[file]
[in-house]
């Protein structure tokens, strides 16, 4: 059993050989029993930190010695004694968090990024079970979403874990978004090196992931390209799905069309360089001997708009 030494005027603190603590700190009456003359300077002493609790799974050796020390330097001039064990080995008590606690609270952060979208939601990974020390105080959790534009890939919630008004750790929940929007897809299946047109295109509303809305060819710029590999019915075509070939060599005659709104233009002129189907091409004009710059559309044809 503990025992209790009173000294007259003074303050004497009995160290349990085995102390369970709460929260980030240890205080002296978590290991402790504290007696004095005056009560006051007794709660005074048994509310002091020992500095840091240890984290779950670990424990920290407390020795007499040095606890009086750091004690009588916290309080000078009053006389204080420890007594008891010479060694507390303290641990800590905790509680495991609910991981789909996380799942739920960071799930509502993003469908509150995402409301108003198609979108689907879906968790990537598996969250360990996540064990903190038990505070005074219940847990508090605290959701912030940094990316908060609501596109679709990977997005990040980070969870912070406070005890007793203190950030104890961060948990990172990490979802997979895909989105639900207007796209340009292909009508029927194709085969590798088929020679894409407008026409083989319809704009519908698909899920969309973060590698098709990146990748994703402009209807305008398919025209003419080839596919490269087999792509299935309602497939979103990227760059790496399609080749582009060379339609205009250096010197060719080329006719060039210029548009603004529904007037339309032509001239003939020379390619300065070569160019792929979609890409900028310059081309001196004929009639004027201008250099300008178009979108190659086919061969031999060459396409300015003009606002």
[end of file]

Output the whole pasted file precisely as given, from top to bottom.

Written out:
[in-house]
């Protein structure tokens, strides 16, 4: 059993050989029993930190010695004694968090990024079970979403874990978004090196992931390209799905069309360089001997708009 030494005027603190603590700190009456003359300077002493609790799974050796020390330097001039064990080995008590606690609270952060979208939601990974020390105080959790534009890939919630008004750790929940929007897809299946047109295109509303809305060819710029590999019915075509070939060599005659709104233009002129189907091409004009710059559309044809 503990025992209790009173000294007259003074303050004497009995160290349990085995102390369970709460929260980030240890205080002296978590290991402790504290007696004095005056009560006051007794709660005074048994509310002091020992500095840091240890984290779950670990424990920290407390020795007499040095606890009086750091004690009588916290309080000078009053006389204080420890007594008891010479060694507390303290641990800590905790509680495991609910991981789909996380799942739920960071799930509502993003469908509150995402409301108003198609979108689907879906968790990537598996969250360990996540064990903190038990505070005074219940847990508090605290959701912030940094990316908060609501596109679709990977997005990040980070969870912070406070005890007793203190950030104890961060948990990172990490979802997979895909989105639900207007796209340009292909009508029927194709085969590798088929020679894409407008026409083989319809704009519908698909899920969309973060590698098709990146990748994703402009209807305008398919025209003419080839596919490269087999792509299935309602497939979103990227760059790496399609080749582009060379339609205009250096010197060719080329006719060039210029548009603004529904007037339309032509001239003939020379390619300065070569160019792929979609890409900028310059081309001196004929009639004027201008250099300008178009979108190659086919061969031999060459396409300015003009606002």